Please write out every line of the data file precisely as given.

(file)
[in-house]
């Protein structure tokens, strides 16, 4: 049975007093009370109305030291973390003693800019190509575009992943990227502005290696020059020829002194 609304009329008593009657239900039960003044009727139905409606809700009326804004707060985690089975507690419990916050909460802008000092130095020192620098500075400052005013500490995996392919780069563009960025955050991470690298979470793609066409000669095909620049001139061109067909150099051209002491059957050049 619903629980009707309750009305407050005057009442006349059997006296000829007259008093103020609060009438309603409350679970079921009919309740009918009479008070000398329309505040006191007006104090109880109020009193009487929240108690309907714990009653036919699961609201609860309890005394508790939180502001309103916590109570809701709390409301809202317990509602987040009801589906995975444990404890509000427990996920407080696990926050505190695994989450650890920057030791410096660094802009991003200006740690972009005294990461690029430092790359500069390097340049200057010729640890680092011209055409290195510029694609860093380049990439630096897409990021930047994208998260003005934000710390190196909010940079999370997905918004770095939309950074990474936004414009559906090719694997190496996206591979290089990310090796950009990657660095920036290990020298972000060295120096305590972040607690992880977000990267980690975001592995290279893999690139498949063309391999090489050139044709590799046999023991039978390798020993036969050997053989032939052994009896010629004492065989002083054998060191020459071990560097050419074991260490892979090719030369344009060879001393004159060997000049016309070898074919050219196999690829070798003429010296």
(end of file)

[in-house]
């Protein structure tokens, strides 16, 4: 049975007093009370109305030291973390003693800019190509575009992943990227502005290696020059020829002194 609304009329008593009657239900039960003044009727139905409606809700009326804004707060985690089975507690419990916050909460802008000092130095020192620098500075400052005013500490995996392919780069563009960025955050991470690298979470793609066409000669095909620049001139061109067909150099051209002491059957050049 619903629980009707309750009305407050005057009442006349059997006296000829007259008093103020609060009438309603409350679970079921009919309740009918009479008070000398329309505040006191007006104090109880109020009193009487929240108690309907714990009653036919699961609201609860309890005394508790939180502001309103916590109570809701709390409301809202317990509602987040009801589906995975444990404890509000427990996920407080696990926050505190695994989450650890920057030791410096660094802009991003200006740690972009005294990461690029430092790359500069390097340049200057010729640890680092011209055409290195510029694609860093380049990439630096897409990021930047994208998260003005934000710390190196909010940079999370997905918004770095939309950074990474936004414009559906090719694997190496996206591979290089990310090796950009990657660095920036290990020298972000060295120096305590972040607690992880977000990267980690975001592995290279893999690139498949063309391999090489050139044709590799046999023991039978390798020993036969050997053989032939052994009896010629004492065989002083054998060191020459071990560097050419074991260490892979090719030369344009060879001393004159060997000049016309070898074919050219196999690829070798003429010296």